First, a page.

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New South Wales: Cowra Abattoir prepares to reinstate all 29 dismissed workers.



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This transcript has been prepared by a source external to the Department of the Parliamentary Library.

 

It may not have been checked against the broadcast or in any other way. Freedom from error, omissions or misunderstandings cannot be guaranteed.

 

For the purposes of quoting verbatim from a transcript, it is advisable to verify the transcript against the broadcast.

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PM

 

Tuesday 4 April 2006

New South Wales: Cowra Abattoir prepares to reinstate all 29 dismissed workers

 

MARK COLVIN: This afternoon's breakthrough in the case of the sacked ab attoir workers in the New South Wales town of Cowra looks like a win-win situation, but only perhaps for two of the parties involved. 

 

The workers themselves can consider themselves no longer dismissed and the Government has defused one of the most electorally unpalatable cases to spring up since the new workplace laws came into force. 

 

But the employer will be smarting after it was 'persuaded' by forceful arguments from the Government's Office of Workplace Relations. 

 

As the office of the Minister Kevin Andrews puts it: "the employer was provided with information regarding the obligations of employers under WorkChoices, including the protections available to employees". 

 

Until then the meat workers had been facing the sack, with the option of re-applying for fewer jobs, on lower pay. 

 

The Cowra abattoir backed down and said it would withdraw the termination notices that it issued last week. 

 

Peta Donald reports. 

 

PETA DONALD: The small town of Cowra found itself in the full glare of the media spotlight, when its main employer the abattoir gave notice to 29 workers, inviting them to re-apply for 20 jobs, with a pay-cut of up to $200 a week. 

 

It was hailed as a possible test of the new industrial relations regime. 

 

But this morning at a meeting with the union, the abattoir showed its first sign of backing down.  

 

Charlie Donzo is from the NSW branch of the Meat Employees Union. 

 

CHARLIE DONZO: It was a positive meeting. The company indicated that they were prepared to continue negotiations with us and they are also going to revise their proposition and table a revised position tomorrow. 

 

PETER DONALD: How would you describe the mood of the company this morning? Would you say that it's been under pressure and looks like it's backing down? 

 

CHARLIE DONZO: Well, you know, no doubt they've been under pressure, you know, because I think they've been advised badly in regards to how they've gone about this, but you know, I think they may well have realised that they're going to have to come to some form of arrangement with us. 

 

PETA DONALD: This afternoon it was confirmed. The Cowra abattoir informed the Federal Government's monitor, the Office of Workplace Services, that it plans to withdraw the termination notices. 

 

It was left to the Workplace Relations Minister Kevin Andrews to make the announcement. 

 

KEVIN ANDREWS: As a result of the officials of Workplace Services visiting the Cowra Abattoirs over the last two days and having discussions with both the employer and the employees and pointing out the rights and obligations of all parties, that the employer Cowra Abattoirs has indicated that it will seek to withdraw the notices of termination that were given to the employees and that a meeting will be held tomorrow morning for the purposes of this.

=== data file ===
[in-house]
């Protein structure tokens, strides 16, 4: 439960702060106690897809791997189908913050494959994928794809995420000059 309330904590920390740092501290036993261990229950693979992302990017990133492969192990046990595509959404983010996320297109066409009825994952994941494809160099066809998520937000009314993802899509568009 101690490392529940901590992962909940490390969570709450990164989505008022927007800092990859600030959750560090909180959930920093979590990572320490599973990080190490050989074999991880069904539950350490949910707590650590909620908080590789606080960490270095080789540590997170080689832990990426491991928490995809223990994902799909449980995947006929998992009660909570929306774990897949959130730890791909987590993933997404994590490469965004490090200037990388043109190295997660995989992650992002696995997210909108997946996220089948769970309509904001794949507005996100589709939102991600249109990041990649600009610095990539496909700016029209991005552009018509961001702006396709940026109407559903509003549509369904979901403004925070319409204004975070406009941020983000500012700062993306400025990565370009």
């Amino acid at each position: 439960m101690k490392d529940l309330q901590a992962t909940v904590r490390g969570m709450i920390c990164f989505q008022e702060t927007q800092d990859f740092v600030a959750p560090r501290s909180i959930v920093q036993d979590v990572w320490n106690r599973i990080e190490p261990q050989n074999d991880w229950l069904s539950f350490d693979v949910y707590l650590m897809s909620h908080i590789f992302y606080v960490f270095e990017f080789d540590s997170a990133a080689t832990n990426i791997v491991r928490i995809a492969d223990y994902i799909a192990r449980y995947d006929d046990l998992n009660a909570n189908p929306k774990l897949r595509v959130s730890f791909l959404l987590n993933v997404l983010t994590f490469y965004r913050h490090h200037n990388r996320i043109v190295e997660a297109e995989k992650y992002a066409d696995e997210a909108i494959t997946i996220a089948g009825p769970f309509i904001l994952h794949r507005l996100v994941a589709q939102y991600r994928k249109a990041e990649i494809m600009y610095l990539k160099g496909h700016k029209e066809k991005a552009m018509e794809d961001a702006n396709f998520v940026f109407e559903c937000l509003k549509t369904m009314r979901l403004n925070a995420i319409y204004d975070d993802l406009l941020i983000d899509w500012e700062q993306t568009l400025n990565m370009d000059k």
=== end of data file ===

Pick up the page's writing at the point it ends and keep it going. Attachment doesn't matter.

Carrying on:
Under the law the employees have to agree to the withdrawal of the notice of the termination, but a withdrawal of this notice of termination means that the employees in question will have their jobs back.  

 

I encourage the employer and the employees, having had the advantage of advice from the Office of Workplace Services, to now sit down tomorrow and to work through any of the issues that remain to be sorted out at Cowra.  

 

Can I say finally that this also puts paid to the views that are being propagated by Mr Beazley today that there are no protections for employees under the legislation. It's quite clear that when the Office of Workplace Services went in and spoke to employers in this instance and the employees then there has been a resolution in the withdrawal or the proposed withdrawal of the notice of termination. 

 

PETA DONALD: Legal opinion had been divided over whether what the Cowra Abattoir was trying to do would be allowed under the new laws.  

 

For now that remains untested. Labor's industrial relations spokesman Stephen Smith: 

 

STEPHEN SMITH: The only reason it seems to me that there has been a back down by the company is because of the adverse publicity that has occurred. The fact that Kevin Andrews can't stand up and say the original termination notices were unlawful or illegal, leads me to draw the conclusion that the original conduct of the company was legal, and that is a direct result of the Government's legislation. And there is more than one lawyer out there saying the same thing. 

 

PETA DONALD: The Cowra Abattoir has refused to comment throughout the blaze of media attention. But Grant Edmonds, who runs a meat processor in the nearby town of Young, believes the employer in Cowra did have a case to argue. 

 

GRANT EDMONDS: The company's side would be that they need to make some changes and there's been a lot of work practices which need to be fixed. 

 

PETA DONALD: Like what? 

 

GRANT EDMONDS: Like people working three and four hours a day and getting paid for eight. I mean this sort of thing ... I mean it's not my business and really I shouldn't be making any comment at all but I think there is two sides to this story. 

 

MARK COLVIN: Grant Edmonds, from a meat processing company in Young, ending Peta Donald's report.